• Secure and maintain system documentation contemporaneous with the specific version and release of the relevant systems. Document systems configurations and relevant reconfigurations over time.
• Maintain call detail records for all inbound and outbound calls. Such call detail should include, but not be limited to, telephone number dialed, state associated with the area code of the number dialed, number type (cell vs landline), customer/prospect name or ID, date and time call placed, date and time call terminated or call duration, calling mode (e.g., Predictive, Preview, Precision, Blast, Manual), agent/CCP ID, call result/disposition (e.g., Busy (Station Busy), SIT Tone or TriTone (e.g., Network Busy, Number Disconnected), No Answer, Answer, Right Party Contact, Fax Tone, Promise to Pay) . If using a cloud service provider (Call Center as a Service (CCaaS)), do not rely on the service provider to maintain those records. Rather, download and maintain those records on your premises or in your private cloud. Retain all records for at least seven (7) years.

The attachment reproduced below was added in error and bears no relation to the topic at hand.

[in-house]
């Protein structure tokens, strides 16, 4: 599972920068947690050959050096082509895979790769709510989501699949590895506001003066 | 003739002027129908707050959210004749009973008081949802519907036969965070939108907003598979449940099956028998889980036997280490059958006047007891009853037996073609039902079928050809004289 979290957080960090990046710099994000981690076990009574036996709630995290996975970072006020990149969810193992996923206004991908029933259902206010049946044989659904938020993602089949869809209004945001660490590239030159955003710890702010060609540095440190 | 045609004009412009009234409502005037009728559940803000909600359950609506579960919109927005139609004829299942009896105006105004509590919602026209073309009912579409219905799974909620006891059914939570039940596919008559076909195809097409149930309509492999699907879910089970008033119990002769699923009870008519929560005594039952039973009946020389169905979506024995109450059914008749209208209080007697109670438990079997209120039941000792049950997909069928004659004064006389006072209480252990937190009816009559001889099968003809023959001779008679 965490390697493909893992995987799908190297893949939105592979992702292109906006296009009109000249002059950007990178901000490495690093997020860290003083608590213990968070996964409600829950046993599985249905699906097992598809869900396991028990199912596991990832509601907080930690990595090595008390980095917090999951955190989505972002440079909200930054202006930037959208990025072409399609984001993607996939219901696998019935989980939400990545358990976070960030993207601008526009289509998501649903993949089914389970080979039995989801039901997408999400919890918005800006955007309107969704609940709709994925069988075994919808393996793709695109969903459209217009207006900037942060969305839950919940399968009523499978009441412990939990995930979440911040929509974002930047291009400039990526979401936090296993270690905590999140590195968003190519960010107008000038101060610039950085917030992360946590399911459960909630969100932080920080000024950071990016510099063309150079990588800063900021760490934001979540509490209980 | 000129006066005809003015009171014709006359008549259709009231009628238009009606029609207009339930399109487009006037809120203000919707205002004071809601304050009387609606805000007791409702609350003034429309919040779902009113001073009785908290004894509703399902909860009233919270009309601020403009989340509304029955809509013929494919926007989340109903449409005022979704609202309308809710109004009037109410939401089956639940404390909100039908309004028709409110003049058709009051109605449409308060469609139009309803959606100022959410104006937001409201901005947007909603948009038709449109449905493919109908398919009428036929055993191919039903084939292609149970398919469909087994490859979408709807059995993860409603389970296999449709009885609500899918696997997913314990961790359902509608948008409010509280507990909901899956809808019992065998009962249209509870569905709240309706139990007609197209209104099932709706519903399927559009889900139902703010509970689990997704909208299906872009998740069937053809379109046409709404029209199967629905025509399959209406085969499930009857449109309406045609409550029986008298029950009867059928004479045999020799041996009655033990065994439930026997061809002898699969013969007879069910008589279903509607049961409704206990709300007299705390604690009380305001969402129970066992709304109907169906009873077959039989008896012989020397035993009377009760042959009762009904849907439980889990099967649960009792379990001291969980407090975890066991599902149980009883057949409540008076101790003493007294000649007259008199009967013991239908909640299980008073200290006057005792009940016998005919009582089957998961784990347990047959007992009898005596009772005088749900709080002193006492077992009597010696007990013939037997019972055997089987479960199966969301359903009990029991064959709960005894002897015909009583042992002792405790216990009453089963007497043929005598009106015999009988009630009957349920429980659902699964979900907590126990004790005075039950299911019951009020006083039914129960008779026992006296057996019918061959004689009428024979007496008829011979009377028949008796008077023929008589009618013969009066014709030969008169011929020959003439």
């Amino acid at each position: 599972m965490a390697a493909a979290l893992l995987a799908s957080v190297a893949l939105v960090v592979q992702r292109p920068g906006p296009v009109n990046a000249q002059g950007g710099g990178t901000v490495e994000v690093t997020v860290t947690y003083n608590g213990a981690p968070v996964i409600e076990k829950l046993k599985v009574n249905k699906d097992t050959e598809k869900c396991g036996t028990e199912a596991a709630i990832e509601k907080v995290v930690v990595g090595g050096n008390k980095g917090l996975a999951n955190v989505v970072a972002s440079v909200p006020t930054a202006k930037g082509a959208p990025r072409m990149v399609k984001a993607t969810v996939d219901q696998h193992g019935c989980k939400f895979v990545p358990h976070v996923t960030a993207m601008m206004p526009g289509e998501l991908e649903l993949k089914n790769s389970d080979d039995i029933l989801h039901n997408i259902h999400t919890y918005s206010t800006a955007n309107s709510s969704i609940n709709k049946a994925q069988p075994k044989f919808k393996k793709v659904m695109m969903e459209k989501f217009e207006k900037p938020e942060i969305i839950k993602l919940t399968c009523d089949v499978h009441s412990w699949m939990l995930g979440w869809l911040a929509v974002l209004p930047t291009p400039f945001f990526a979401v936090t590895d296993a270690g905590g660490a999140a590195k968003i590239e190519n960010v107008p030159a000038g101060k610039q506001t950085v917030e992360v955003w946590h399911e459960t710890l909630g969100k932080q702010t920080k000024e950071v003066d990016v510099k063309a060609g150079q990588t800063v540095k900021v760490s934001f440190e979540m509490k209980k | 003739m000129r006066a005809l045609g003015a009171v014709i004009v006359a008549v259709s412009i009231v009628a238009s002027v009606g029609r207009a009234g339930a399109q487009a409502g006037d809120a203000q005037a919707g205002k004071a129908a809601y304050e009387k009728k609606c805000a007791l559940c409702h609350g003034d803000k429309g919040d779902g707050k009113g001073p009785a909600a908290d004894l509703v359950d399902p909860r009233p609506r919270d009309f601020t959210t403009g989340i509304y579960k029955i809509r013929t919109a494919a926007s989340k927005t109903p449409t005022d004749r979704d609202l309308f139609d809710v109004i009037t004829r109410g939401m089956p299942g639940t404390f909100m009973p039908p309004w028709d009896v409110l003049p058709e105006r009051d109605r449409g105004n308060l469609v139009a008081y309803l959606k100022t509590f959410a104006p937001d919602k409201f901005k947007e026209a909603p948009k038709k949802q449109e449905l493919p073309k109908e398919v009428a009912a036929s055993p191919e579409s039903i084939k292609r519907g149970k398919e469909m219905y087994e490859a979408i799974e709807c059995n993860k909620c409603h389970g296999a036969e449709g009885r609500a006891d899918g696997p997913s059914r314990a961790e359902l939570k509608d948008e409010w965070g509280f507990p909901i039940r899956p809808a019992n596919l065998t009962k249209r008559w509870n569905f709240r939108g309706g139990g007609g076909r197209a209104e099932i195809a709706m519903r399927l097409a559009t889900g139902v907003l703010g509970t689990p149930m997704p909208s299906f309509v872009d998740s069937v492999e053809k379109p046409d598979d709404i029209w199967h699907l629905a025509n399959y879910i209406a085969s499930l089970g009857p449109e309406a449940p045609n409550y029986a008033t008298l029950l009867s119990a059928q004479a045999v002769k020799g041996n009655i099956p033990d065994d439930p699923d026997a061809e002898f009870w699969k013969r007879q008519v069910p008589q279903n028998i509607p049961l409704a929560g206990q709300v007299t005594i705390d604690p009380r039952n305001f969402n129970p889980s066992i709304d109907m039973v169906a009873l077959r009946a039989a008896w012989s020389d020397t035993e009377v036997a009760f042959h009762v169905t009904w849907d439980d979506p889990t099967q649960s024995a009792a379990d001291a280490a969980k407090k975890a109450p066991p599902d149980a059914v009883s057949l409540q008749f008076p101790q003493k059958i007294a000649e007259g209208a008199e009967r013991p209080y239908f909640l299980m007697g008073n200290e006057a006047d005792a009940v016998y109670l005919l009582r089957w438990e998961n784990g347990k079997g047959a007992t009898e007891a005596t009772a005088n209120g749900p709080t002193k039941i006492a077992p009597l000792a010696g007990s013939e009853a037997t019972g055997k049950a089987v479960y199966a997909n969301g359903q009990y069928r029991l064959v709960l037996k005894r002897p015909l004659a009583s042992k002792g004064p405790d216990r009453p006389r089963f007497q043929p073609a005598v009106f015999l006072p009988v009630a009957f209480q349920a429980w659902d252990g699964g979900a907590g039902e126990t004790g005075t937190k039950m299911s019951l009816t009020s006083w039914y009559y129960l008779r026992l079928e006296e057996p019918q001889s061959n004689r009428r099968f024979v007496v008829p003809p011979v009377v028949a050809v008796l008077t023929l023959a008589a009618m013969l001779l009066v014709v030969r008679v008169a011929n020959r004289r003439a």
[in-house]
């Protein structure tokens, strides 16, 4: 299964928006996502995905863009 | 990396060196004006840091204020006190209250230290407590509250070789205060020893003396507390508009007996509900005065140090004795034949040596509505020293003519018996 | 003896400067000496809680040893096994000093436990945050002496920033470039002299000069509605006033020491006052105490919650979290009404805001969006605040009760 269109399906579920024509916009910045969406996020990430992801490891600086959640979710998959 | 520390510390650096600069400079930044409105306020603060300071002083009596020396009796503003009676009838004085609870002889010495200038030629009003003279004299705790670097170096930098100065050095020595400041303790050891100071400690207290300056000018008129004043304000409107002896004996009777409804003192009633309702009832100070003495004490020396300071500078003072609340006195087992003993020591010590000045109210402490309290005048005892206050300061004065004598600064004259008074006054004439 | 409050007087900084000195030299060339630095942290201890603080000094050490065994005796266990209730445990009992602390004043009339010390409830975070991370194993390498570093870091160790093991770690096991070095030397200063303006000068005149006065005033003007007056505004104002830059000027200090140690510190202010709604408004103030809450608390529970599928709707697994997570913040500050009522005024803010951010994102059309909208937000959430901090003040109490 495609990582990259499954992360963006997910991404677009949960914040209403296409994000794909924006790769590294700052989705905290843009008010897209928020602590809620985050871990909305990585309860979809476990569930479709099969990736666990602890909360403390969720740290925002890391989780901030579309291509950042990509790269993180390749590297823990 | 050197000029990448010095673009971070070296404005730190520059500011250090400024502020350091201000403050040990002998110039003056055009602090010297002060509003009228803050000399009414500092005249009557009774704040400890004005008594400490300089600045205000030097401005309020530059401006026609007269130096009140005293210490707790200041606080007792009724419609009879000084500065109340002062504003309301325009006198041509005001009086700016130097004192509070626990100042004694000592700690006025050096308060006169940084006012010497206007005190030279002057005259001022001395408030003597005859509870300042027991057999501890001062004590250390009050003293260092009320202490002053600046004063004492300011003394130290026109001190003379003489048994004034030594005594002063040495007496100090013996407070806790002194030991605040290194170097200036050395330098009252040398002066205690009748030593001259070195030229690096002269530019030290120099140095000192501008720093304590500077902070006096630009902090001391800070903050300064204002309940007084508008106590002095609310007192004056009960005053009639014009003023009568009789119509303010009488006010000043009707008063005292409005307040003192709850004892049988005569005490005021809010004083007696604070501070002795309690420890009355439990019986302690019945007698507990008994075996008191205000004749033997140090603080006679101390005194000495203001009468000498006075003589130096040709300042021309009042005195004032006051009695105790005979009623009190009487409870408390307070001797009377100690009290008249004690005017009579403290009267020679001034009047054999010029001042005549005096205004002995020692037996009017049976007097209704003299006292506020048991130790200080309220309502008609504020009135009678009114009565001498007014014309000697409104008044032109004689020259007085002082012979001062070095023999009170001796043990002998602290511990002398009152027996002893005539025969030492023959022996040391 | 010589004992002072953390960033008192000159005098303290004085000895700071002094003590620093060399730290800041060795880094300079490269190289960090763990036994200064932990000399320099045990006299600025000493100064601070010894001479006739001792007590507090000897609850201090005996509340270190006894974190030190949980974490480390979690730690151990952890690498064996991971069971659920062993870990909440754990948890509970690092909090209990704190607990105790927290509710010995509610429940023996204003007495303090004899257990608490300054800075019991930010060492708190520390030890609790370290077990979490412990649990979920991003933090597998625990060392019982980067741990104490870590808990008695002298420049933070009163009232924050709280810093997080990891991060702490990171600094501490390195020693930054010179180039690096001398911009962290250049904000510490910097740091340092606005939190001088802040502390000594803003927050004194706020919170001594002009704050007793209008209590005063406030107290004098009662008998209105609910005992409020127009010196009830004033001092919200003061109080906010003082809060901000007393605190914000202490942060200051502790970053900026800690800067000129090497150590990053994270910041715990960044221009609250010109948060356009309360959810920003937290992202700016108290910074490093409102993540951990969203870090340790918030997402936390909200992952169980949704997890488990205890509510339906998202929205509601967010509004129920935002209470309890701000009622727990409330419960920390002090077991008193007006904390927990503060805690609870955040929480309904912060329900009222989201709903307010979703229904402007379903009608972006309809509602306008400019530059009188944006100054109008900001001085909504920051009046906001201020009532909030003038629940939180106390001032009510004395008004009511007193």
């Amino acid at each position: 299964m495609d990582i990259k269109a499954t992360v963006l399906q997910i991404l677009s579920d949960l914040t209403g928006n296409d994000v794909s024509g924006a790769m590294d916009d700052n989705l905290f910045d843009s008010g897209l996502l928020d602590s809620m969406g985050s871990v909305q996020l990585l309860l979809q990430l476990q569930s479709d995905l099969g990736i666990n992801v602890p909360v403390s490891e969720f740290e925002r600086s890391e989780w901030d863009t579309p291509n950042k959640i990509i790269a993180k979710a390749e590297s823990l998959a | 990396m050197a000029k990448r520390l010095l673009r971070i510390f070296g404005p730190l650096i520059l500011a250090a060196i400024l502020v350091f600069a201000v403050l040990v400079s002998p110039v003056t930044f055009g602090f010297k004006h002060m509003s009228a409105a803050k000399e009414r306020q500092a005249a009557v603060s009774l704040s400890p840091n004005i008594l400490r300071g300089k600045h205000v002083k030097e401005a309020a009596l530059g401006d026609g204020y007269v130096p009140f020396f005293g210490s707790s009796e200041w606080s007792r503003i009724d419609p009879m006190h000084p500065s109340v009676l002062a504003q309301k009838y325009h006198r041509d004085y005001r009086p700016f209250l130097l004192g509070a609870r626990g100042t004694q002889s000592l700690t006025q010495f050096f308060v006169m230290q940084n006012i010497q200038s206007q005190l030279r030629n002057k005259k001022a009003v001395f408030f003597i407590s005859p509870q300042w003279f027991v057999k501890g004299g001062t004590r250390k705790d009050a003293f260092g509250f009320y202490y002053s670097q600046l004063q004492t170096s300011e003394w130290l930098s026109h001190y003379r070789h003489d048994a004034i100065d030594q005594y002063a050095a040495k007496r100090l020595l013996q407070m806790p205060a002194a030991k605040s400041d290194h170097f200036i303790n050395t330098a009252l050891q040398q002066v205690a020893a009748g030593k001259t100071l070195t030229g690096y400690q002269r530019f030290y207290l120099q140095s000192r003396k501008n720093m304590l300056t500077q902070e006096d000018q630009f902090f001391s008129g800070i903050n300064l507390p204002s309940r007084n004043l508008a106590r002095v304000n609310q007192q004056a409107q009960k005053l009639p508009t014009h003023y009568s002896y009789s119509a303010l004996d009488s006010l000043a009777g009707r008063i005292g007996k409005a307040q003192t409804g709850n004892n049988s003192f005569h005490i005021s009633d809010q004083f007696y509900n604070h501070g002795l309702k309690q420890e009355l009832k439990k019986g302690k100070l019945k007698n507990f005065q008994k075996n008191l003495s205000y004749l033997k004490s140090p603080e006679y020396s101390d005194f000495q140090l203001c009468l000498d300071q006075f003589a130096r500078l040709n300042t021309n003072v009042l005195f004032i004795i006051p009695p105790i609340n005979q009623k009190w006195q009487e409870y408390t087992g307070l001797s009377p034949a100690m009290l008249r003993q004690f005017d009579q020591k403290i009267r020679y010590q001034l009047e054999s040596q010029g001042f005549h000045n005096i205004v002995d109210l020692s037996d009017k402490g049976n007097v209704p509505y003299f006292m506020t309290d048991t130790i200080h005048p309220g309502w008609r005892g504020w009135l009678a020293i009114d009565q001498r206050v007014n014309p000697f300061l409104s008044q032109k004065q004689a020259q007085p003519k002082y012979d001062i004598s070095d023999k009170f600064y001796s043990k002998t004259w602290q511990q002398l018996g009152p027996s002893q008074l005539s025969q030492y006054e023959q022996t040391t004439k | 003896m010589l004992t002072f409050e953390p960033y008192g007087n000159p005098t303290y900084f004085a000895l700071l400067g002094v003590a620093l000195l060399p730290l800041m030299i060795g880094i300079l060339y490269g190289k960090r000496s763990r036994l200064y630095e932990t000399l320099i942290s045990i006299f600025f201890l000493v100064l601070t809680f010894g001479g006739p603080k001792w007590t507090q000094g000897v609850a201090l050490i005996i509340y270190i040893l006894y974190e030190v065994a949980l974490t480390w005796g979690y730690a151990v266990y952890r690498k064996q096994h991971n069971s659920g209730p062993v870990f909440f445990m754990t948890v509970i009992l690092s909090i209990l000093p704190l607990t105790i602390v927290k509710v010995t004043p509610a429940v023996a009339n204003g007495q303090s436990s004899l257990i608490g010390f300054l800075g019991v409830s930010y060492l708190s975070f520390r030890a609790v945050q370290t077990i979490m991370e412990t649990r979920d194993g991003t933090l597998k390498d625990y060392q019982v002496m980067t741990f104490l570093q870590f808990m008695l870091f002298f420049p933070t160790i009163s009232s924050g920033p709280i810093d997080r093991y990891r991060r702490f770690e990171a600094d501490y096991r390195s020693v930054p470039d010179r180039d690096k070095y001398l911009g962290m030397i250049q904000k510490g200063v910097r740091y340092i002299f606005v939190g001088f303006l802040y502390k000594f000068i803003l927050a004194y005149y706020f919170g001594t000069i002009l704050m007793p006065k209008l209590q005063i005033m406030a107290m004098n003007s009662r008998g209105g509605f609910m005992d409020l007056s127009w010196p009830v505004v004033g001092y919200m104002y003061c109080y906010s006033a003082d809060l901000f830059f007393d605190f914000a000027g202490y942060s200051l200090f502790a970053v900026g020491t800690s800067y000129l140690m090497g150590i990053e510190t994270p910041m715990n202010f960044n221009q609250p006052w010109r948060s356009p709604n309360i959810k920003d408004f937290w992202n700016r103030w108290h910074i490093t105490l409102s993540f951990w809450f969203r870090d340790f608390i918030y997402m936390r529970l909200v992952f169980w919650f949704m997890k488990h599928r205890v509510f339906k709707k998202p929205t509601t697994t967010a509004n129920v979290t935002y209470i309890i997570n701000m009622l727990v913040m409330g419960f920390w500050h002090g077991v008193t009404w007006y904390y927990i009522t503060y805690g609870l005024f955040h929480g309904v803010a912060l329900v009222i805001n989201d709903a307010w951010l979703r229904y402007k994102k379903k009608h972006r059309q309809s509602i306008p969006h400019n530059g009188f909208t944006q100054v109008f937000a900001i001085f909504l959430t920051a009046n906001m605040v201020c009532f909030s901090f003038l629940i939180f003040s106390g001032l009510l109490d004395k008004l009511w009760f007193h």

• Maintain detailed records of agent interactions with customers/prospects (e.g., promises to pay, confirmation/revocation of consent, requests to remove numbers from calling list, alternate numbers to call).
Retain the services of a competent, knowledgeable, seasoned attorney, experienced in TCPA defense. Large, communications-intensive companies generally have in-house counsel responsible for following the TCPA, as interpreted by the FCC and case law in all jurisdictions, and advising you with respect to compliance issues. They also follow relevant state laws and regulations. They generally supplement in-house counsel with knowledgeable outside counsel skilled in litigation. After all, there is always the potential for a lawsuit right around the corner, right?
Retain the services of a competent, experienced, independent technical expert to work with your internal dialer operations team to evaluate the nature of the data and telephony systems (aka dialers) you employ. This gets tricky in the context of the TCPA, largely because the issues of capacity. Don’t wait until you are in litigation (read the subject of a lawsuit). Take the time and spend the money to get a prophylactic analysis of your dialer system and subsystems, as well as the associated, interconnected systems and subsystems. Any of these, individually, and all of these and more in combination, can put you at extreme risk. Take it a step further and evaluate the adequacy of internal policies, procedures and training; and adequacy of reporting mechanisms.